In 1996 the DHS had seven Health Care Networks: North Eastern; Western; Southern; Peninsula; Women's and Children's; Inner; Eastern. On the 19 December 1995, Dental Health Services Victoria was created as a Health Care Network. On the 1 July 1996 the Inner and the Eastern Health Care Networks were amalgamated. On the 3 November 1997 the North Eastern the Western Health Care Networks were amalgamated, and the Austin and Repatriation Medical Centre became a Health Care Network. The eight Health Care Networks resulting from these changes were: Austin and Repatriation Medical Centre; Dental Health Services Victoria; Inner and Eastern; North Western; Peninsula; Southern; Women's and Children's.
In 1997/1998 the DHS corporate divisions were restructured; Corporate Services and Change Management were incorporated into the new division of Corporate Resources. The two other divisions, Corporate Strategy and Portfolio Services remained the same.
In June 1999 DHS had the same three corporate divisions but changes in the functional divisions. The functional divisions comprised: Acute Health; Aged, Community and Mental Health; Public Health and Development; Disability Services; Youth and Family Services; Office of Housing; Aboriginal Affairs.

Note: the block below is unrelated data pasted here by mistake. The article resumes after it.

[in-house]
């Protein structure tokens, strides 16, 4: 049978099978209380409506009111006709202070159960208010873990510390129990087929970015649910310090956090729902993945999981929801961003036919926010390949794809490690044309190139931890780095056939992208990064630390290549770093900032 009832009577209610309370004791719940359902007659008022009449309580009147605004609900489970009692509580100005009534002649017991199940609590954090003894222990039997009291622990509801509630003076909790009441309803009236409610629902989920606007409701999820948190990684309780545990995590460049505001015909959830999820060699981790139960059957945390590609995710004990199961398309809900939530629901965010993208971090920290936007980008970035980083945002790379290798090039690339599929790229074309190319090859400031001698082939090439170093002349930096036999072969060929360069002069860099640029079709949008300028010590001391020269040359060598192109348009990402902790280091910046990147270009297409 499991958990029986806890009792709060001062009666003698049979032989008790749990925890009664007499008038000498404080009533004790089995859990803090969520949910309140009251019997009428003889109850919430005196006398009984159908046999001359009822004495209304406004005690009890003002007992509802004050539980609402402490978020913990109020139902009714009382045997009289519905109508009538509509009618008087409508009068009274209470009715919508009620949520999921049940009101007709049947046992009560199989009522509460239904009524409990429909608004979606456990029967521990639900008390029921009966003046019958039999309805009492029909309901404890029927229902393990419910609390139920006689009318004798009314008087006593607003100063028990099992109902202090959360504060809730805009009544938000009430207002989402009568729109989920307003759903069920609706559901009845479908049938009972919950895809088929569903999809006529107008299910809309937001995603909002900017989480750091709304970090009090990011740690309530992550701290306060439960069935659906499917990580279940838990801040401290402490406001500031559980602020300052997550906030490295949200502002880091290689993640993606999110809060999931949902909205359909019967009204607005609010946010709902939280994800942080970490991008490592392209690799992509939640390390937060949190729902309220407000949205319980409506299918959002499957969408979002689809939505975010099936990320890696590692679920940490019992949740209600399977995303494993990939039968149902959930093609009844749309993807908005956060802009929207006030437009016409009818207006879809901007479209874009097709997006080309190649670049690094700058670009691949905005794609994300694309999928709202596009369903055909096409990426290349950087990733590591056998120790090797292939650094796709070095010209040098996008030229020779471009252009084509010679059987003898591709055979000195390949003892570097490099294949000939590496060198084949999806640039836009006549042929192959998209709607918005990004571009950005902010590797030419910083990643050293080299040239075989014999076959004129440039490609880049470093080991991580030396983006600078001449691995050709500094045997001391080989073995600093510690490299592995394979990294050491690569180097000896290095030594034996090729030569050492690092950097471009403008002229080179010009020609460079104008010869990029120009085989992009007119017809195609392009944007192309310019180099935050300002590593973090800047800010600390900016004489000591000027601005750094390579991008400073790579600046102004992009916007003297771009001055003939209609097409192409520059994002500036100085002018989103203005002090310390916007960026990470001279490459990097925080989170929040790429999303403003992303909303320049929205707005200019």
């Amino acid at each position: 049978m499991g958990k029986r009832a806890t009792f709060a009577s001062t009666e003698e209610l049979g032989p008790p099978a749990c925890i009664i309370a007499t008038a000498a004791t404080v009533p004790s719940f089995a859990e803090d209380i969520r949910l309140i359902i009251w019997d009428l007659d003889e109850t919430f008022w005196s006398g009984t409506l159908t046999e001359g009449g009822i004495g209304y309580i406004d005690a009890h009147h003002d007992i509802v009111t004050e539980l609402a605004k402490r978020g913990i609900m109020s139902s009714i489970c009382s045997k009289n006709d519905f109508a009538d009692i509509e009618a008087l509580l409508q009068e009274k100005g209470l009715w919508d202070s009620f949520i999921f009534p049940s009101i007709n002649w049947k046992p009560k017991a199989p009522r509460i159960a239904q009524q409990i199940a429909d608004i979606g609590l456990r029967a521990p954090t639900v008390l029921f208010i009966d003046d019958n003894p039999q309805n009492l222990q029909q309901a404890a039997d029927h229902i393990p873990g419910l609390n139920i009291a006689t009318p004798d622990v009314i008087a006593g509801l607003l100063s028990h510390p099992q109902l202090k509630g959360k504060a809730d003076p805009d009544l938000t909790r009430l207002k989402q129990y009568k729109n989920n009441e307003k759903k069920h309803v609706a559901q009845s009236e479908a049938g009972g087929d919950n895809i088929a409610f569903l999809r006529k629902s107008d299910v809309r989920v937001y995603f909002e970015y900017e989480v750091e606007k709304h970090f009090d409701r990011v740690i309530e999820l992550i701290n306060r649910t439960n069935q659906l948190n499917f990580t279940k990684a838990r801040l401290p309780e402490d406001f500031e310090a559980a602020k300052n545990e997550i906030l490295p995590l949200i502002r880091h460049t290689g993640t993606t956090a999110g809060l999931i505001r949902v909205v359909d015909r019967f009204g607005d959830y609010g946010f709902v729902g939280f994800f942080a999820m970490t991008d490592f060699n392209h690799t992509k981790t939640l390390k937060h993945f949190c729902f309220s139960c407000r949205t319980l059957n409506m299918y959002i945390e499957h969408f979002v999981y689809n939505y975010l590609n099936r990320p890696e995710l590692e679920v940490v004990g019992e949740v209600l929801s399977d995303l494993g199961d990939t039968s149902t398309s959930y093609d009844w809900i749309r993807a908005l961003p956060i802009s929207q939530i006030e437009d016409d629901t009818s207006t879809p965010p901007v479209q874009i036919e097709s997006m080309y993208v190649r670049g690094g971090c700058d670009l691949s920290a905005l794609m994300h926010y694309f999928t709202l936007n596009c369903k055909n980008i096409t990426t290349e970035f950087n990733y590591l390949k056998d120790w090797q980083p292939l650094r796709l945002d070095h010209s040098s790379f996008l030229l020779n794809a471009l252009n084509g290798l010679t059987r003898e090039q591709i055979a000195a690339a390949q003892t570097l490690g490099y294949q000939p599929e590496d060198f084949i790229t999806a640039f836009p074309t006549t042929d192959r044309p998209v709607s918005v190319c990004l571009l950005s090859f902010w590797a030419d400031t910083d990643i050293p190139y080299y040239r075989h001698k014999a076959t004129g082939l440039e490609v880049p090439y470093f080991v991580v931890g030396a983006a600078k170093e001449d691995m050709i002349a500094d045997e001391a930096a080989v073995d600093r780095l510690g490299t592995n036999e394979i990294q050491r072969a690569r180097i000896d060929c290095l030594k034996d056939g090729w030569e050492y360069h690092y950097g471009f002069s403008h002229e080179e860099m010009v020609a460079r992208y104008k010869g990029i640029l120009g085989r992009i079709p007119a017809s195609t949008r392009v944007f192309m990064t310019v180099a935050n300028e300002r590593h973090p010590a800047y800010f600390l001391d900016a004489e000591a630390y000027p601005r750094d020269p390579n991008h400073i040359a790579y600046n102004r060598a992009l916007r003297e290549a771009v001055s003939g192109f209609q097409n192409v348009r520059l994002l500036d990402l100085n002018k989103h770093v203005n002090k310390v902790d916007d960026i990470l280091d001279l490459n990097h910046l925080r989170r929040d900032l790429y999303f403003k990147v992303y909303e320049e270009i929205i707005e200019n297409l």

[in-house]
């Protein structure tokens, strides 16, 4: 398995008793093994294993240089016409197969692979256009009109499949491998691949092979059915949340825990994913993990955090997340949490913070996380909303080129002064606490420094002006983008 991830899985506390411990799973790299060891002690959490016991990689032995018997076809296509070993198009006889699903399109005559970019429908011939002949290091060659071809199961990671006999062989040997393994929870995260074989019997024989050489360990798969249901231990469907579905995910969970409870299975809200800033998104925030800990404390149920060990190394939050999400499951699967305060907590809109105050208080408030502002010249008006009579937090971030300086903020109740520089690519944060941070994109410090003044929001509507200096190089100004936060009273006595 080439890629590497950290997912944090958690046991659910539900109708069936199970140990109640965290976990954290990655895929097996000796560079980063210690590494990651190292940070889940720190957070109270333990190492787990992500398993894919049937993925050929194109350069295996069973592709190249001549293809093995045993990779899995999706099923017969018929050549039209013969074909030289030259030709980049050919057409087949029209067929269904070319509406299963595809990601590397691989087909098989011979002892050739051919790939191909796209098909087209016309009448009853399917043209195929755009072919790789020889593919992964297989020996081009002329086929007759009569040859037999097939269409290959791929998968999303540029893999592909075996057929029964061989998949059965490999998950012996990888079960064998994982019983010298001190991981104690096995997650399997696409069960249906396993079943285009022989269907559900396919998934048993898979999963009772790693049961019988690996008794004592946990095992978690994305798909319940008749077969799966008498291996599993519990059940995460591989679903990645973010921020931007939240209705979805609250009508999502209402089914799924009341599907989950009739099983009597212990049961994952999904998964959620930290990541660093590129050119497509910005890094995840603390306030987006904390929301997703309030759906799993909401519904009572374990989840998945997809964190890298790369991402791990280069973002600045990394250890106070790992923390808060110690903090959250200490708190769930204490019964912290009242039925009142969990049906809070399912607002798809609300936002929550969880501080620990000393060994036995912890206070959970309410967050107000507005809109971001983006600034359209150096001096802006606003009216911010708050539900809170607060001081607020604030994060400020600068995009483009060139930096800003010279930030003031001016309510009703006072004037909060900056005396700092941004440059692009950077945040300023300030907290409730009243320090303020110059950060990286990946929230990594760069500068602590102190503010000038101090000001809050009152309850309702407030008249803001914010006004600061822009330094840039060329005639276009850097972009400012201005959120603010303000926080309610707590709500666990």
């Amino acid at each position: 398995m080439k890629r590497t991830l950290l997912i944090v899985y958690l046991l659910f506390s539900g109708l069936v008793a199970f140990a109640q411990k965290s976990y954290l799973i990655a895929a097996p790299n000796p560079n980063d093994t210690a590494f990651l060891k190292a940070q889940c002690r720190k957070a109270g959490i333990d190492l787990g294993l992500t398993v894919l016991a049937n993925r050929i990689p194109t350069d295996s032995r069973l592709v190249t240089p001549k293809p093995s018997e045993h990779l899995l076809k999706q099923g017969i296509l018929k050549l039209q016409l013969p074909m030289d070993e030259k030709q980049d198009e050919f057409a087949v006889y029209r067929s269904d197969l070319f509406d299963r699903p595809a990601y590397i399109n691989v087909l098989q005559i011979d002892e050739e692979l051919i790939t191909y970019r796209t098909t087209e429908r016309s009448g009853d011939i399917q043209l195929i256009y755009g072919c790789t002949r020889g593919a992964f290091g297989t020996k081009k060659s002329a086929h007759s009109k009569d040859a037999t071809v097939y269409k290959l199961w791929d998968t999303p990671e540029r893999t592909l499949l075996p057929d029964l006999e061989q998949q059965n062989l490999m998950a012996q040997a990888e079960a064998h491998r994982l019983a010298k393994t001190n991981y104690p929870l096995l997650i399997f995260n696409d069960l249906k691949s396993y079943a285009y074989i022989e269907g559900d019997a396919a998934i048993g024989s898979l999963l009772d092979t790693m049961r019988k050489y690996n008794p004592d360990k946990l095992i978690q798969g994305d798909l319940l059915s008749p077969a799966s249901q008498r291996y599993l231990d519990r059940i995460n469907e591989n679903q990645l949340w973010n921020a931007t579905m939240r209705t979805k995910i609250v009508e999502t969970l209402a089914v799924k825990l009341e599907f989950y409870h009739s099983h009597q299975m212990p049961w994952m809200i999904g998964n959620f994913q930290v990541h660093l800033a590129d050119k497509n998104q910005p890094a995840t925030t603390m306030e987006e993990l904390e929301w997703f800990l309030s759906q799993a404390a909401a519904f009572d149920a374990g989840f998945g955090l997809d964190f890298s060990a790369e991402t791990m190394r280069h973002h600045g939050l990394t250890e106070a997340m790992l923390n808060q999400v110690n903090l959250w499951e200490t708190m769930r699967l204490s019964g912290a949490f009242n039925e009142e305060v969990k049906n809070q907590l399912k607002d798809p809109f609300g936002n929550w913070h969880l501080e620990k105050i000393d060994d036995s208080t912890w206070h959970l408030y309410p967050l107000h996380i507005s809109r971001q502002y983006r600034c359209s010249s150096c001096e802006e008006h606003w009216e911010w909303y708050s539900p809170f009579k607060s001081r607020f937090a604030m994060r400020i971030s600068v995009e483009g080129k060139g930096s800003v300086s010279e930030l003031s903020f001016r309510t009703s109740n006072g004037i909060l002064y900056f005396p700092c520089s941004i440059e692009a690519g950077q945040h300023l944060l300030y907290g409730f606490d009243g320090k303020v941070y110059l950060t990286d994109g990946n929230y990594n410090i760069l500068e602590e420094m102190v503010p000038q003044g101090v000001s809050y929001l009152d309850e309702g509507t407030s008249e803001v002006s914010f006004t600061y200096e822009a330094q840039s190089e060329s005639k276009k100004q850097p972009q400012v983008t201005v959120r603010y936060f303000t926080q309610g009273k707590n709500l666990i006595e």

In 1999 a ministerial reshuffle resulted in the portfolios of Youth and Community Services being separated, with DHS reporting to the new Minister for Community Services. The Department of Education, Employment and Training reported to the new Minister for Youth Affairs. The ministerial changes were reported in Special Gazette No. S 155 20 October 1999. After the reshuffle DHS reported to the following ministers: Health; Housing; Aged Care; Community Services.
In November 1999 a Ministerial Review on Health Care Networks was established to advise the Minister of Health on new governance and management structures for metropolitan hospitals. The Review Panel's report presented in May 2000, recommended that the North Western Health Care Network, the Inner and Eastern Health Care Network had become too large. One of the Panel's recommendations was to extend the number of Health Care Networks from eight to twelve. This recommendation was not implemented by the Victorian Government.